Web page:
He knelt over the bucket and looked at the fish. It clung to the wall, its small, silver body casting a long shadow. He tilted the bucket, poured water into the tub then picked the fish. It leapt and plunged into the tub, unaccustomed to being held, to the warmth of human hands and looped rubbing against the walls, its gills contracting rapidly. He feared the fish would be unadapt to white walls, the brightness of daylight, man-made surroundings, so to comfort it, though he knew it wouldn’t understand, he stroked its fin and whispered You’re safe.


In the afternoon he set out to the town centre. He sat at the café, at the table with the widest view of the beach and ordered stout. The shore was crowded, like most summers. Sand was covered with stripy towels, whisper of the waves silenced by laughter. It was tourists, tired of the buzz of the cities seeking quiet and peace; sun-hungry locals, and children learning to swim. He understood the appeal: warm, glowing sun; inviting, calm water, and remembered the first time he had swum in the sea, and the feeling when seaweed had braided around his angle, the pulling force he had found difficult to fight off.

              He sipped and watched people. A young, muscular man plunged from a rock and swam towards an open sea, his white shoulders emerging and disappearing, arms pulling the water, leaving the shore behind. As he watched the man swimming away, his throat constricted, as if the stout had turned into a lump and made it hard to breathe. He observed, how the strong body he saw minutes ago lost shape, turned into a drop and diluted on the horizon. For a few seconds he held his breath, scanned the horizon searching for the swimmer, feeling the lump in his throat expand till the spot reappeared, recovered human shape, his throat relaxed. And as the swimmer walked out of the water onto the beach, the sea spat him back, he took a large sip and thought of the fish.


On the way back home, he strolled along the beach on the south side of the town. It had been closed to the public for years. After many accidents, concerns about strong currents even lifeguards couldn't fight off, authorities sealed it off, swimmers moved to a safer shore.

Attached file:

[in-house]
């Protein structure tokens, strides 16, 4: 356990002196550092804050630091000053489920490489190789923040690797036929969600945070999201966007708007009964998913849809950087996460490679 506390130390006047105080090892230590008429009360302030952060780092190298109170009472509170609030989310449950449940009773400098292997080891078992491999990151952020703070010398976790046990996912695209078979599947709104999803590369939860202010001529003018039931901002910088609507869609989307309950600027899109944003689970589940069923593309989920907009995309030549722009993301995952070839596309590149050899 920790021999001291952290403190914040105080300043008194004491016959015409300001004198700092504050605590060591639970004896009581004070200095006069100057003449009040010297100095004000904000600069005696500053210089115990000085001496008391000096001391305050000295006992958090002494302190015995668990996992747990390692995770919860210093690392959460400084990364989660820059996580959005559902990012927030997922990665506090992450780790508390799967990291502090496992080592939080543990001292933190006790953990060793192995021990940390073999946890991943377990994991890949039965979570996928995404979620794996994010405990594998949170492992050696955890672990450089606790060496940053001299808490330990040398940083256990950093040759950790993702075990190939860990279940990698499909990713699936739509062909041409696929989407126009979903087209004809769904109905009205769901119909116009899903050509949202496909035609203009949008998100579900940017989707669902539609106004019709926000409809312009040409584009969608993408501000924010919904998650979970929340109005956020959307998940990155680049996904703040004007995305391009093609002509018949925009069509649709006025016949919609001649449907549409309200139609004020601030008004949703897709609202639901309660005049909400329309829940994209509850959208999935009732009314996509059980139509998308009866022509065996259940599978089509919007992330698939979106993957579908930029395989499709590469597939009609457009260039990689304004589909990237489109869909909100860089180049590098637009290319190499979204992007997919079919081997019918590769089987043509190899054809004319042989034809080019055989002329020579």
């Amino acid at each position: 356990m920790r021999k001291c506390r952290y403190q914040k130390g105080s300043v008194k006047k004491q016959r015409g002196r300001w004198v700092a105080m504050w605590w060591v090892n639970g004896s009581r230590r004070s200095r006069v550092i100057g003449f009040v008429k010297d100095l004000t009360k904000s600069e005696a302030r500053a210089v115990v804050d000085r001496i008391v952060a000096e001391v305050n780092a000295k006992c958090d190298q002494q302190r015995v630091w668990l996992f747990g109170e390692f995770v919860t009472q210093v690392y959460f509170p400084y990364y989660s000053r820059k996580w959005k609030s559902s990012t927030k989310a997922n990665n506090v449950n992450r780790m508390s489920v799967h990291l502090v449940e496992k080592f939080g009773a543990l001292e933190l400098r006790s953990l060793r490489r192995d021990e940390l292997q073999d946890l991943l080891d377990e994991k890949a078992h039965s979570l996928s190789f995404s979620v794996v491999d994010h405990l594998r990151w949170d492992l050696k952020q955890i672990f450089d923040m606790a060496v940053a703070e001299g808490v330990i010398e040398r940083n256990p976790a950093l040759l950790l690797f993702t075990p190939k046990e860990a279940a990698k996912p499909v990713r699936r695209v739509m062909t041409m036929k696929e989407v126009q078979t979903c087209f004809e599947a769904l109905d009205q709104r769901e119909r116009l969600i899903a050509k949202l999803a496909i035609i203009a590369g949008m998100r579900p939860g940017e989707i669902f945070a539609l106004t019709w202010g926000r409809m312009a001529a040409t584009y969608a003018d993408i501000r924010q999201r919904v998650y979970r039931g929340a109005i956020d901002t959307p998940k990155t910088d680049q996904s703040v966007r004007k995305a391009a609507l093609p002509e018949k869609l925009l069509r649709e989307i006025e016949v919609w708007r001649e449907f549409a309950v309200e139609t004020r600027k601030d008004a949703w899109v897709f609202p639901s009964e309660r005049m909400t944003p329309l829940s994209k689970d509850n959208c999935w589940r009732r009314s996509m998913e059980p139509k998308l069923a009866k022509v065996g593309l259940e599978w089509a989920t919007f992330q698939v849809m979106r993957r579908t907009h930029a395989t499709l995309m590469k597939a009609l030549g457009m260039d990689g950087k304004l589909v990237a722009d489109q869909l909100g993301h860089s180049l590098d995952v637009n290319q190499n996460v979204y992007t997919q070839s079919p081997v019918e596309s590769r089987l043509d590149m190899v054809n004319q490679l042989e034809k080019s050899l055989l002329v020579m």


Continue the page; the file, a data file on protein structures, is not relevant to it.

He walked up the shore and leaned over a tall, spiky rock, remembering how, four decades ago, he had strained his eyes to guard swimmers and looked out for people vanishing underwater. He recalled school children learning to swim, those young and scared submerged only to their ankles, and the curious and confident who plunged from the rocks; and how he had dived to save them.

              Since the beach had been closed, nature had reclaimed it. Moss grew on the benches, dunes invaded the sidewalks. Gravel and sand were spattered with slimy remains of jellyfishes’ the seagulls fed on. As he came up to the edge of the sea, he crouched and put his hand on the sand, foam licking his skin, and picked what the tide left behind: small stones, shells, seaweed, and when his pockets were full he headed home. 


In the bathroom, he leaned over the tub and put stones, shells and seaweed in the water. He assembled pieces of rocks and pebbles on top of each other and created small mountains and tunnels, recreating the ocean floor. The stones that had paled in his pocket recovered their rich colours underwater, crushed seaweed restored its softness, its blades opened up and swung. He then smeared mud and sand at the bottom and watched how the fish circled between the weeds, less timid, more at home.

              From under the sink he took out a small plastic bag. Sour stench hit him as he opened it. Dead bugs, dried maggots and egg larva lay crushed inside. He dug his hand in, picked a handful and spread the bugs on the water’s surface, pushing a clump towards the fish and watched how it swam to the surface, fed.